• Sincerity is a state of being.

Transparency Not long ago the market began to buzz about the need for transparency in corporate culture as they communicate in social channels.

This soon translated in brand authenticity, further evolving the humanity of corporate culture and the resultant media.

So what's next?

If we think about human relationships, the truest form of communications is that of sincerity.

Which begs the question: Can a brand be sincere?  What does a sincere brand look like?  What are the components that define brand sincerity?  Are there many/any sincere brands out there in the market?

How would you gauge your brand's presence in social media? 

Where do you believe the social media early adopters like Dell, Comcast, Zappos, SouthWest, GM, Delta, Home Depot, Graco, Jet Blue Verizon and AT&T are best categorized?  Are they transparent?  Are they authentic?  Are they sincere?  Are they human?  Or am I totally off?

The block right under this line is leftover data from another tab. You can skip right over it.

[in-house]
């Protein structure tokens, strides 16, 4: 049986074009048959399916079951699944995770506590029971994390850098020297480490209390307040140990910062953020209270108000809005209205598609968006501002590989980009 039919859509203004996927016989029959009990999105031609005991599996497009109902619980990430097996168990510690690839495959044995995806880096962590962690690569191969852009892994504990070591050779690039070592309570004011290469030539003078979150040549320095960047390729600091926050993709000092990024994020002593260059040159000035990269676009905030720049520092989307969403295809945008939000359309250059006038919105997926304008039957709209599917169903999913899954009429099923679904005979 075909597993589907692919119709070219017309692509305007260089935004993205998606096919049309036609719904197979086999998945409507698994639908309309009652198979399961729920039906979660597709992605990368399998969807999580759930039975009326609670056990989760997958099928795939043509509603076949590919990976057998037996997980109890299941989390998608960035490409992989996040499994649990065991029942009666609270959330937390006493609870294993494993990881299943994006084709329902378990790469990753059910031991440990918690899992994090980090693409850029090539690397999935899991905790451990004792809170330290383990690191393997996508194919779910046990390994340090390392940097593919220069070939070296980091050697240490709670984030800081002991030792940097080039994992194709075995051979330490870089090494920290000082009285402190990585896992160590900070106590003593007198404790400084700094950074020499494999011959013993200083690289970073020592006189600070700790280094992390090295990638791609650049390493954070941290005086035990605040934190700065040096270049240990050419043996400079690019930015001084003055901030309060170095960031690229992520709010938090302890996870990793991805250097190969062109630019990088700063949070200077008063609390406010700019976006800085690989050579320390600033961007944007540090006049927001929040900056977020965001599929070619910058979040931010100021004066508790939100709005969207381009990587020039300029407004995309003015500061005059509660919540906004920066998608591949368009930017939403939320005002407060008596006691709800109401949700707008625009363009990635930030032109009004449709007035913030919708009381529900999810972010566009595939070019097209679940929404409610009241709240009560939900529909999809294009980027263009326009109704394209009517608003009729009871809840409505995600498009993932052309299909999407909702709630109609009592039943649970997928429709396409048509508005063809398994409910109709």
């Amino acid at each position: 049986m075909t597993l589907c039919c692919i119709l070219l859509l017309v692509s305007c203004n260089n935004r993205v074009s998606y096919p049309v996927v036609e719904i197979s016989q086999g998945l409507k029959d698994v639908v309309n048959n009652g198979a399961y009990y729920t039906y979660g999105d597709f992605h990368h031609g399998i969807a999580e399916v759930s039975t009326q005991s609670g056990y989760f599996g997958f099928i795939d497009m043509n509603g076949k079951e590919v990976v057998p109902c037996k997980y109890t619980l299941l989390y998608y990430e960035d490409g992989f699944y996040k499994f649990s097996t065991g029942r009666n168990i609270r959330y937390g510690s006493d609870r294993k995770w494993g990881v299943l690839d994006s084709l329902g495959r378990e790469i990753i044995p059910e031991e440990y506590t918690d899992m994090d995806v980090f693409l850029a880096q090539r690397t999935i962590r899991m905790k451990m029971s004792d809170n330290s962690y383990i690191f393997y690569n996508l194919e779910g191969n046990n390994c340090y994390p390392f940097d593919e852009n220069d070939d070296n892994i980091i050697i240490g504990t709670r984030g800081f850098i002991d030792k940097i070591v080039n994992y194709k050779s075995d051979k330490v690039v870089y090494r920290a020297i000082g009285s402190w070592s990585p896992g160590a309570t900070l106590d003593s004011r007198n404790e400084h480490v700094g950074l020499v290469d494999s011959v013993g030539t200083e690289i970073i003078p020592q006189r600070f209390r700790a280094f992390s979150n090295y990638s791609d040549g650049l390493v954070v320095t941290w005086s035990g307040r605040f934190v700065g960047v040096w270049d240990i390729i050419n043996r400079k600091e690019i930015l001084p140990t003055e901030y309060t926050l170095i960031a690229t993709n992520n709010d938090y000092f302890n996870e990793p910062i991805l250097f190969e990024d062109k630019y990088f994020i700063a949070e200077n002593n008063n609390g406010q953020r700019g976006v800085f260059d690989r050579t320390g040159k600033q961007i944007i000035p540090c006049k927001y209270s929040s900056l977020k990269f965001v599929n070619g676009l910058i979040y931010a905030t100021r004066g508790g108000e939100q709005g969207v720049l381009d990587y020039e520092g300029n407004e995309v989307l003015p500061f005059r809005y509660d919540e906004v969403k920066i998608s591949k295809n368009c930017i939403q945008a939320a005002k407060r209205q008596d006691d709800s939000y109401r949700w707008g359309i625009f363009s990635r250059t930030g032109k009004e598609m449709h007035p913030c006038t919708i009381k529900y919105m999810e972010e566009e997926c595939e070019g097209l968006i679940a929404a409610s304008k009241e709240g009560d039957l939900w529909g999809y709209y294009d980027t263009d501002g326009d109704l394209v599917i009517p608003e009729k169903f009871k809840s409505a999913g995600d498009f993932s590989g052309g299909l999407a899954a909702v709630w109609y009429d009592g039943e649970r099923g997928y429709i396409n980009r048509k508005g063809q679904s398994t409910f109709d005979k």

Thanks to Paull Young for helping to cull this list.

Photo credit here

Disclosure: some of the brands listed in this post are clients.  The views expressed in this post are personal and do not reflect those of my employer or it's parent company.

Comcast's Carpe Diem Moment

Comcast Corporation

Image via Wikipedia

Comcast had some service issues.  They did the right thing.  They reached out.  The became responsible digital social citizens. 

They are resolving issues. 

Sure, they may be more that they could be doing, there is always room for growth and optimization.

But perhaps the most notable component of this effort (of late) is the amazing New York Times writeup on the Comcast Cares initiative.  This mainstream recognition of Comcast efforts has driven massive spikes in buzz across the interwebs.  Comcast is on fire.

But what are they doing with this spike in conversation?  How are they fueling and enabling brand advocacy?

Ian Schafer suggests, "I would find more 'Franks', and let each of their subscribers know that it's an option."  Great idea.  But I think the immediate opportunity here transcends customer service.

Consider the conversation captured (on Twitter) below:

Comcast Cares Conversations
Comcast looks to be missing out on a tremendous social PR opportunity.

It's one thing to build a social customer service capability. It's another to internalize digital social media across an organization. 

Comcast Cares is a great program.  Here's to hoping that Comcast integrates this dynamic across the rest of their organization.